Misstakes Dew Happen Misstakes Dew Happen | Shades of Crimson

Misstakes Dew Happen

by Davina on November 11, 2010

Mistakes do happen

As a proofreader, when I see a typo my eyes light up; unless it’s my typo. And let me tell you, my friends certainly enjoy pointing them out to me when I make them.

We all make mistakes. That is why it’s recommended to let a fresh set of eyes read your work before going to print. After you’ve read it a number of times, your eyes will most certainly skim over mistakes because you already know what it is supposed to say.

The typo hall of fame

Recently, my attention has been drawn to a number of typos that have made it to print, causing embarrassment and costing money for those involved.

Here’s an unfortunate typo in the November 9th, 2010 issue of Vancouver’s Province, where Hornby Street took on a new identity. Article written by Eric Rolfsen.

Typo cast in bronze mars Emily Carr statue.” Article written for The Vancouver Sun by Katherine Dedyna. Can you spot the typo?

It was a typo that lead to the myth that spinach has 10 times as much iron as it really does.

And finally, as shared on the website Regret the Error, this story was taken from a report in The Globe and Mail: “Canadian prime minister embarrassed by typo”.

“An unfortunate blunder by the Prime Minister’s Office has residents of Nunavut alternately chuckling and cringing. A news release sent out Monday outlined Prime Minister Stephen Harper’s itinerary as he began a five-day tour of the North. The release repeatedly spelled the capital of Nunavut as Iqualuit – rather than Iqaluit. The extra ‘u’ makes a world of difference in the Inuktitut language.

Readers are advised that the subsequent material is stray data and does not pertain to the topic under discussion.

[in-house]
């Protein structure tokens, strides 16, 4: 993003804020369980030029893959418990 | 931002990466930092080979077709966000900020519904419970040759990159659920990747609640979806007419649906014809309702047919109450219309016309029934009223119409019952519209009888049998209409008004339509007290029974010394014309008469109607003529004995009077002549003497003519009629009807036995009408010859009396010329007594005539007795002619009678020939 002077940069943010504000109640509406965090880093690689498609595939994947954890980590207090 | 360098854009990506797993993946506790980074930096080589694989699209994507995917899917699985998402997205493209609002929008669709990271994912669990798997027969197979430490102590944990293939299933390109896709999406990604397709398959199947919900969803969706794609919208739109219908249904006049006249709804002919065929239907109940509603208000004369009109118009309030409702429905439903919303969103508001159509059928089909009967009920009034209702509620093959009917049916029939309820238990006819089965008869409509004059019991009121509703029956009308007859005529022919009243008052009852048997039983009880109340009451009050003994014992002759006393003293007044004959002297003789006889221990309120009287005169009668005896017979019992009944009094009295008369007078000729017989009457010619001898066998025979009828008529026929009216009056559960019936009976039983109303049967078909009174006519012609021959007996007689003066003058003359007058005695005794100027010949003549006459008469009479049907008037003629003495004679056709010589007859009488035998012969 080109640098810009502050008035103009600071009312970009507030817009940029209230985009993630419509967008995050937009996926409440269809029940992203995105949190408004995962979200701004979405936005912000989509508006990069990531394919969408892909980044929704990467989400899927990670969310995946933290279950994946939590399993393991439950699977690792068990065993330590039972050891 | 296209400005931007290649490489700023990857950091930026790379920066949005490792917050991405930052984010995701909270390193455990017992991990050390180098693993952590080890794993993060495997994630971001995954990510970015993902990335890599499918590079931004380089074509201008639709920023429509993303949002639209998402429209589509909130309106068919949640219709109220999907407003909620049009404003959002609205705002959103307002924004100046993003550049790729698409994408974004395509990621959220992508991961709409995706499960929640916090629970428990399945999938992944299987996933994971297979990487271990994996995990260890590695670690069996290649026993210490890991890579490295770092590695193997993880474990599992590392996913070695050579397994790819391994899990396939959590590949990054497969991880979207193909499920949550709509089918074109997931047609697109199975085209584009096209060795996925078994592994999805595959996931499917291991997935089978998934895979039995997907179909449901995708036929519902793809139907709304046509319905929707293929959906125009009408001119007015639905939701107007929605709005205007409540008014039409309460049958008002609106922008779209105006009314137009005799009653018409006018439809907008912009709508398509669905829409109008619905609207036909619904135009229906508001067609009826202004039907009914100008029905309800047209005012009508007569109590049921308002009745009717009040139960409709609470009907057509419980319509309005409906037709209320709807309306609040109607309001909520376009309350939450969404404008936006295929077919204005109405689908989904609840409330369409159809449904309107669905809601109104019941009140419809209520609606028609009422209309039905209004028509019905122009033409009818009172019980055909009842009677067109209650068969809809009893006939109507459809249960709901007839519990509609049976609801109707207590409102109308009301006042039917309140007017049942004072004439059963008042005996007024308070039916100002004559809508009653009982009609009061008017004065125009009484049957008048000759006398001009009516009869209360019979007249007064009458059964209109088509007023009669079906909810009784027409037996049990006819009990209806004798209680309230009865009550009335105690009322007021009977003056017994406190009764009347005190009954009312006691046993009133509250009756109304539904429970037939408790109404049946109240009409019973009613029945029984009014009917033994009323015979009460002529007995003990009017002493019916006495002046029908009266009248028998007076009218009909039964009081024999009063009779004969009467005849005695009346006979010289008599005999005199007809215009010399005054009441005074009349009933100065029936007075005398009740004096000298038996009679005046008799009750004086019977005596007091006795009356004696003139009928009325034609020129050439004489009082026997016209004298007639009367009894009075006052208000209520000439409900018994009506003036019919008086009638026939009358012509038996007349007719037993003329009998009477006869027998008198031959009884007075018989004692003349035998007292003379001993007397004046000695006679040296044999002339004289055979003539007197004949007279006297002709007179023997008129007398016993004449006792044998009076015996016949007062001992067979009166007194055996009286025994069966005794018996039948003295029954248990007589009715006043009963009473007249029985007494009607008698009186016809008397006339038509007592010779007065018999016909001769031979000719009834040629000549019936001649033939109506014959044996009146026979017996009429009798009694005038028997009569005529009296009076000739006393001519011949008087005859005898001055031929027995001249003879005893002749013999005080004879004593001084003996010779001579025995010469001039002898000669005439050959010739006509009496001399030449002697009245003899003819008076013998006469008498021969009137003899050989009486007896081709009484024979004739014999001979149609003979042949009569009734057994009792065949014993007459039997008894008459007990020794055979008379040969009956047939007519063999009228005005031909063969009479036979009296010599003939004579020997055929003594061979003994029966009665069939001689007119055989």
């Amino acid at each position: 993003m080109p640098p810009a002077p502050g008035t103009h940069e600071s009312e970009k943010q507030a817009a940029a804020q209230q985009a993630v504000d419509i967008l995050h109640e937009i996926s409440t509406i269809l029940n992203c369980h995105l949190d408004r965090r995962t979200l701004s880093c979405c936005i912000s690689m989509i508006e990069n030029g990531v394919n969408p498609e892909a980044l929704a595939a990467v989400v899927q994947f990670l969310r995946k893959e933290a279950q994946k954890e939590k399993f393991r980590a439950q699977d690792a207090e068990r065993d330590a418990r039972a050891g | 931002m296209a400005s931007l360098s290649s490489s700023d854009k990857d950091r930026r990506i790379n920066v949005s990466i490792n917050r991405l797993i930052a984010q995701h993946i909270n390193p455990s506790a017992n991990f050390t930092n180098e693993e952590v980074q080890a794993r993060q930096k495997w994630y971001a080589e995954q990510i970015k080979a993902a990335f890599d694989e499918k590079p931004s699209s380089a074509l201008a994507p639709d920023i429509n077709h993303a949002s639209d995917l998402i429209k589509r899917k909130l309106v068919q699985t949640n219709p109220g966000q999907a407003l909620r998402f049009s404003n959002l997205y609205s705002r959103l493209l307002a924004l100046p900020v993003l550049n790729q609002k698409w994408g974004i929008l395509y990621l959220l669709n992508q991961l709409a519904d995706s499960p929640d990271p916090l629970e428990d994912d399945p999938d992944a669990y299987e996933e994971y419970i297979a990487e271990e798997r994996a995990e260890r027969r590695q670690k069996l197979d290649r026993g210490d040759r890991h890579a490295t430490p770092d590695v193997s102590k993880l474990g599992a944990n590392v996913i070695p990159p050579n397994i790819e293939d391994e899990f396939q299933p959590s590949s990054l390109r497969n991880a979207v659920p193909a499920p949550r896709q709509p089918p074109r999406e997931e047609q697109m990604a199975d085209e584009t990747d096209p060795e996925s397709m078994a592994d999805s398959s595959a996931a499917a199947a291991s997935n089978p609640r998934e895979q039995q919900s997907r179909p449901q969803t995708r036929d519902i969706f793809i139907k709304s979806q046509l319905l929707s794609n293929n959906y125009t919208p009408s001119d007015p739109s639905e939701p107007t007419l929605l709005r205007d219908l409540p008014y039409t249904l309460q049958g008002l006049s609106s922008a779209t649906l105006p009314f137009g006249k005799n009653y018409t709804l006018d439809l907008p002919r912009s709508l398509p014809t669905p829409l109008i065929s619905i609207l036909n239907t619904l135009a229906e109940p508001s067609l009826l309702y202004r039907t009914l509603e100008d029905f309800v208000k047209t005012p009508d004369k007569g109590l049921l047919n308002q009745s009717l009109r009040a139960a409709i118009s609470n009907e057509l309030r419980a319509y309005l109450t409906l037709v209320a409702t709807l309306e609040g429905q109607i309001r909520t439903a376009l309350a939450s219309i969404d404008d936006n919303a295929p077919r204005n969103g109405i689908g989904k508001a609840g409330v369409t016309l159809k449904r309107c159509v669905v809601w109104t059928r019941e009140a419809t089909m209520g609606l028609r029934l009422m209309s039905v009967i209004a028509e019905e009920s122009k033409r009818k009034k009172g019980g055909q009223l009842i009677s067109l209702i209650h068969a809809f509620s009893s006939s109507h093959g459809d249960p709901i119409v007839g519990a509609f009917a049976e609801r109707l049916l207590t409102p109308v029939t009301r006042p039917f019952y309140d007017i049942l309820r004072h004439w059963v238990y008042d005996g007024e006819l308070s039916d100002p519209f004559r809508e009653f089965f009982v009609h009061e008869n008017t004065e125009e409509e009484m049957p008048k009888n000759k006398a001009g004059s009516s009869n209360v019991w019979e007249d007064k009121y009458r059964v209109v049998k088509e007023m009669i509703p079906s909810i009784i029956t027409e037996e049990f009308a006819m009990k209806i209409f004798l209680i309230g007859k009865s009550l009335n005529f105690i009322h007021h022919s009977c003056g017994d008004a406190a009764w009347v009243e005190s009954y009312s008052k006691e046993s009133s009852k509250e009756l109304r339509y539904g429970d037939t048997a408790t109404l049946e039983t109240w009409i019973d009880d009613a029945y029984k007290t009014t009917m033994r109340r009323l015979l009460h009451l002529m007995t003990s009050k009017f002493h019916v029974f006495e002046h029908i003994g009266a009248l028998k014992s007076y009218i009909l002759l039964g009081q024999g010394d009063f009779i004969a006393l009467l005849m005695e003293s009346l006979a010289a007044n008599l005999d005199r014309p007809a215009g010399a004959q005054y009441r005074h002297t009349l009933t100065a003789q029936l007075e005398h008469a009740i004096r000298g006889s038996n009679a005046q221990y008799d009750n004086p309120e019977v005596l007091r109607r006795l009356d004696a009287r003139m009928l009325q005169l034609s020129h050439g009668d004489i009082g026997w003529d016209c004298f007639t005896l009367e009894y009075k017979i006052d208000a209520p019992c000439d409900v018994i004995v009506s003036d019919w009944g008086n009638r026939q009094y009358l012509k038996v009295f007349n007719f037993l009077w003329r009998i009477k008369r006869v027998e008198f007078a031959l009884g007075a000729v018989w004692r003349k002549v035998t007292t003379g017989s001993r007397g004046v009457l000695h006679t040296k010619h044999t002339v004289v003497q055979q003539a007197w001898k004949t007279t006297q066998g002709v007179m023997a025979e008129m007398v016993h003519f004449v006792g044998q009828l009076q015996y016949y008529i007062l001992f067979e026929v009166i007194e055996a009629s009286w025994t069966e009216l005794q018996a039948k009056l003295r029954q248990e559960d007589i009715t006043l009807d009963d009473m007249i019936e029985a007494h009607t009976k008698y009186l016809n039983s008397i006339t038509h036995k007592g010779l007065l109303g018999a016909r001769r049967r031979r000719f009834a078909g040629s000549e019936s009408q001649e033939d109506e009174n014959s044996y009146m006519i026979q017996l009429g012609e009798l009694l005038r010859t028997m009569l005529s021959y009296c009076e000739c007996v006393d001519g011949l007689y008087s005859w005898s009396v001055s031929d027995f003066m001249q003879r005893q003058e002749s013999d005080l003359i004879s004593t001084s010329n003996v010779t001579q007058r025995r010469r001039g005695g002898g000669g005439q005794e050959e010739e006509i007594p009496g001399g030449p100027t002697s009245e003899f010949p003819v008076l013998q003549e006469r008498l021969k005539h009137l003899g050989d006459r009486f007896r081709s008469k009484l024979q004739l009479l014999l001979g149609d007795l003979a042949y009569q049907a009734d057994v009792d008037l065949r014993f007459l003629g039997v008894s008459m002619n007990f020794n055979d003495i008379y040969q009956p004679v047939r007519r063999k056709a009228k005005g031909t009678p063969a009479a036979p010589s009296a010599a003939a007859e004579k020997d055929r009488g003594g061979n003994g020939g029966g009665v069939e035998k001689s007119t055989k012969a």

Iqaluit, properly spelled, means ‘many fish’. Spelled with an extra ‘u’, the Nunavut language commissioner’s office says the word translates as a derogatory reference to ‘people with unwiped bums’.”

Throwing the book at typos

Everyone has a typo story. They make for great conversation, don’t they? While researching this article, I came across two books that would prove to be an entertaining read. And with Christmas coming up, they’d make a nice addition to your library; especially for that editor or proofreader in your life.

1. In this article “Word Nerds’ make a mission of eradicating typos”, written by Art Carey, read about “The Great Typo Hunt” that lead to the creation of the book The Great Typo Hunt: Two Friends Changing the World, One Correction at a Time.

This book “…Chronicles a 10-week road trip around America in the spring of 2008 during which Deck, Herson and other TEAL disciples attempted to rid America of typos, spellos, “prepostrophes” and other egregious mistakes, inconsistencies, transpositions, solecisms, and symptoms of “the creeping menace of carelessness.”

During their excursion, they pointed out and corrected typos in signs in a supermarket offering “beefstake” tomatoes and “pomegranite” juice. They fixed “bread puding” in Rockville, Md., “souveneir mugs” in Las Vegas, and “dillettante chocolate” in Seattle.

2. Regret the Error, by Craig Silverman

Regret the Error won an award for media criticism from the National Press Club. In this book, you’ll enjoy reading hundreds of hilarious corrections.

i proof you right

So there you have it. Unless you want to make it into the Shades of Crimson Typo Hall of Fame, consider hiring me. My expert proofreading and editing services “proof you right”.

Contact me for a quote today.

Photo credits:
Emily Carr Statue — Debra Brash
Popeye — Norwichnuts

Have you any typo stories to share?

Note: Links to The Great Typo Hunt and Regret the Error are affiliate links.

PS I did not hire a proofreader to proof this blog post. So, if you do see any typos, please let me know. :-)

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